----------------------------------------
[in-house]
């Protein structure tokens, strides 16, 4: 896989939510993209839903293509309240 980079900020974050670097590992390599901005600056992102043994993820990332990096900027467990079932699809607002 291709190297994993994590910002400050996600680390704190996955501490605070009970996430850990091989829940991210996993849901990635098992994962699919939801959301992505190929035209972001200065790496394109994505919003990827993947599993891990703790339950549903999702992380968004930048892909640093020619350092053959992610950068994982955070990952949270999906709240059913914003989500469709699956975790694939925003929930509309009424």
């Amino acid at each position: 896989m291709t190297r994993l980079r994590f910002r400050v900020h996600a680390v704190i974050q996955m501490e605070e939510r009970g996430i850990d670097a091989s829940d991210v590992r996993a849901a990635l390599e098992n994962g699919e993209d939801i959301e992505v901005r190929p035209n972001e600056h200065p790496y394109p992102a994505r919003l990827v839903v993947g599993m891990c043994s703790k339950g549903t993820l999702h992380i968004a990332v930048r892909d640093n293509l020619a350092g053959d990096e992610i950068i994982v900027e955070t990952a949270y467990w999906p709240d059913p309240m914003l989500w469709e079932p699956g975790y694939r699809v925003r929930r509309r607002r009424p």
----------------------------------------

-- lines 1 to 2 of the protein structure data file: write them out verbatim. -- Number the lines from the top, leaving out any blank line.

[in-house]
């Protein structure tokens, strides 16, 4: 896989939510993209839903293509309240 980079900020974050670097590992390599901005600056992102043994993820990332990096900027467990079932699809607002 291709190297994993994590910002400050996600680390704190996955501490605070009970996430850990091989829940991210996993849901990635098992994962699919939801959301992505190929035209972001200065790496394109994505919003990827993947599993891990703790339950549903999702992380968004930048892909640093020619350092053959992610950068994982955070990952949270999906709240059913914003989500469709699956975790694939925003929930509309009424």